But this time we suggest you photograph one of the most beautiful and hidden places in the city of Lisbon: Casa do Alentejo. Located on a street parallel to the famous Praça dos Restauradores (Restauradores Square), this hidden gem pays tribute to the Alentejo region, its culture and its people.
Located in the south-central part of the country, it is the largest region in Portugal which is mainly dedicated to agriculture and livestock.Located in what was formerly the Viscounts of Alverca Palace, (built at the end of the XVIII century), this wonder will surprise you as soon as you get in. Take a detailed look at the courtyard and its Arabic-style columns, the rich tile decoration, the fantastic stained-glass windows and the wood and leather furniture. At the end of the patio we will see a huge lavishly decorated staircase, which will take us to the second floor. There, we will find two huge rooms that stand out for their high ceilings, large windows and extremely ornate decoration, characteristic of the Rococo style. Perhaps the most striking thing is the impressive ceiling fresco, painted by Benvindo Ceia, as well as the extraordinary glass lamps. It is also worth highlighting the rooms used as dining reading room, both decorated with typical Portuguese tiles representing countryside scenes such as hunting and bullfighting. In the dining room, which includes a pleasant interior terrace, we can also enjoy the rich Alentejo’s gastronomy while recovering energy to continue exploring the city.
Any photograph you take in this inspiring palace will not leave anyone indifferent.
58 Rua das Portas de Santo Antão, Lisbon.
How to get there:
From Praça dos Restauradores we just have to walk along Rua do Jardim do Regedor. It will take us 2 minutes.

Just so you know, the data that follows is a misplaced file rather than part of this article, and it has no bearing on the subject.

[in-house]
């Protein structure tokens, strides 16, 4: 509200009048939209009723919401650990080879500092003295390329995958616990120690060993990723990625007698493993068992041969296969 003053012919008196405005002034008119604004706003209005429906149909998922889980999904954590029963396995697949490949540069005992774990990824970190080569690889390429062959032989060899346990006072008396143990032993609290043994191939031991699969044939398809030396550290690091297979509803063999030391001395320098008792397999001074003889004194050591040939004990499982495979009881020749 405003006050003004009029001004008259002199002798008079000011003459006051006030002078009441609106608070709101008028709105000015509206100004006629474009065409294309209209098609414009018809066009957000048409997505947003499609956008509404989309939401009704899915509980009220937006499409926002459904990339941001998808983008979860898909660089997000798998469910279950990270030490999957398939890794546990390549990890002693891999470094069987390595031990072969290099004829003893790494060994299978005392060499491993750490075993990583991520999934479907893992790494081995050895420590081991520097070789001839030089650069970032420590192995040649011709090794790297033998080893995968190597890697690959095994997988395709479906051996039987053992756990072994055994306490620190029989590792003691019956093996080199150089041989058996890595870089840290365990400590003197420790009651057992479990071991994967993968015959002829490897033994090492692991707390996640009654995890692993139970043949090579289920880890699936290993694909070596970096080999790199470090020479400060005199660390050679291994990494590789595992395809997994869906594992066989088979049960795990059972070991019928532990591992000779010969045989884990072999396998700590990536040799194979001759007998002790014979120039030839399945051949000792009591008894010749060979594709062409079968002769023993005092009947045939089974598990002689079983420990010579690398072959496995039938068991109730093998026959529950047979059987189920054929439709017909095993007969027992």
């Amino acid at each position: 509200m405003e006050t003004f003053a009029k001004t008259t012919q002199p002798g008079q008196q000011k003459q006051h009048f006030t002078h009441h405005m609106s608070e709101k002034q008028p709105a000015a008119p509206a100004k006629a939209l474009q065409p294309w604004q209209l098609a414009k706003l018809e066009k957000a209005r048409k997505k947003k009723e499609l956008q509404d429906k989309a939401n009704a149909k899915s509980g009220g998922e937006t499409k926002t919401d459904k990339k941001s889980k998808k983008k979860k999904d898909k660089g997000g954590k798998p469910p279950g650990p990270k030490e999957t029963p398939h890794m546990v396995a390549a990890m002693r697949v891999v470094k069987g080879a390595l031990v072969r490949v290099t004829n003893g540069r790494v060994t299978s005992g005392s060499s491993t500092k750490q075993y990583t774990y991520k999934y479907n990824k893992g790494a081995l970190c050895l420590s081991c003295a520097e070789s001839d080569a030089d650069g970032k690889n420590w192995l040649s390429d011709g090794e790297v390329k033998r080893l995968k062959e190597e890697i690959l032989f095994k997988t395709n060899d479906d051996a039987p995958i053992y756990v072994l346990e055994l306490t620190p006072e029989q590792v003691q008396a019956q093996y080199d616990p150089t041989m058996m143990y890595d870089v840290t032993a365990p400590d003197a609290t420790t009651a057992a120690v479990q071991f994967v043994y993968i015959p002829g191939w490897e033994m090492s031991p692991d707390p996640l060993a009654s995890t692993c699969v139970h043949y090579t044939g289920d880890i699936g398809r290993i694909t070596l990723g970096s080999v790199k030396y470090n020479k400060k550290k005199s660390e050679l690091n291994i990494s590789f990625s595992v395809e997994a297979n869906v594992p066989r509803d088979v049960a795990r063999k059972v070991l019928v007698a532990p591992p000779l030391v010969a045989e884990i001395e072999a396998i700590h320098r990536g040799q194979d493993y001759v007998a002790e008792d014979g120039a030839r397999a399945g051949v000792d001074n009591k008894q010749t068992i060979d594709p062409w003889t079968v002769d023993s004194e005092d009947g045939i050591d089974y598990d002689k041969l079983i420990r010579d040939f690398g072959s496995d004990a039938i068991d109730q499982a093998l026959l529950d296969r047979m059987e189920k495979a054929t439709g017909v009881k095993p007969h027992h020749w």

A LEGEND MADE STONE
Lisbon is a city full of statues and monuments in amazing squares, most of which are part of the most popular tourist routes.
In this case, Europamundo invites you to discover a lesser-known monument that will undoubtedly surprise your family and friends as soon as you upload your photos to your social networks.
The monument that we propose is none other than the statue of Adamastor, in the Santa Catarina viewpoint (Miradouro deSanta Catarina, RuaSanta Catarina, 1200). This huge sculpture by Julio Vaz Júnior represents a mythological character created by the Portuguese author Luis de Camões. In the work of the famous XVI century Portuguese writer, Adamastor is described as a symbol of the forces of nature that intrepid Portuguese sailors faced during the Age of Discovery.
Besides taking a picture next to this imposing statue, we will enjoy the wonderful views of the Tagus River from the Santa Catarina viewpoint.
It is also worth noting that, next to the statue, we will find a pleasant terrace where we can enjoy our favourite drink surrounded by a pleasant youthful atmosphere, since this viewpoint is a regular meeting place for Lisbon university students.
The Santa Catarina’s viewpoint, framed within the bohemian Bairro Alto, is surrounded by countless and picturesque bars and restaurants where you can taste Portuguese gastronomy or simply have a snack to recharge your batteries and continue visiting the city.
Address: Miradouro deSanta Catarina, 401 Rua deSanta Catarina.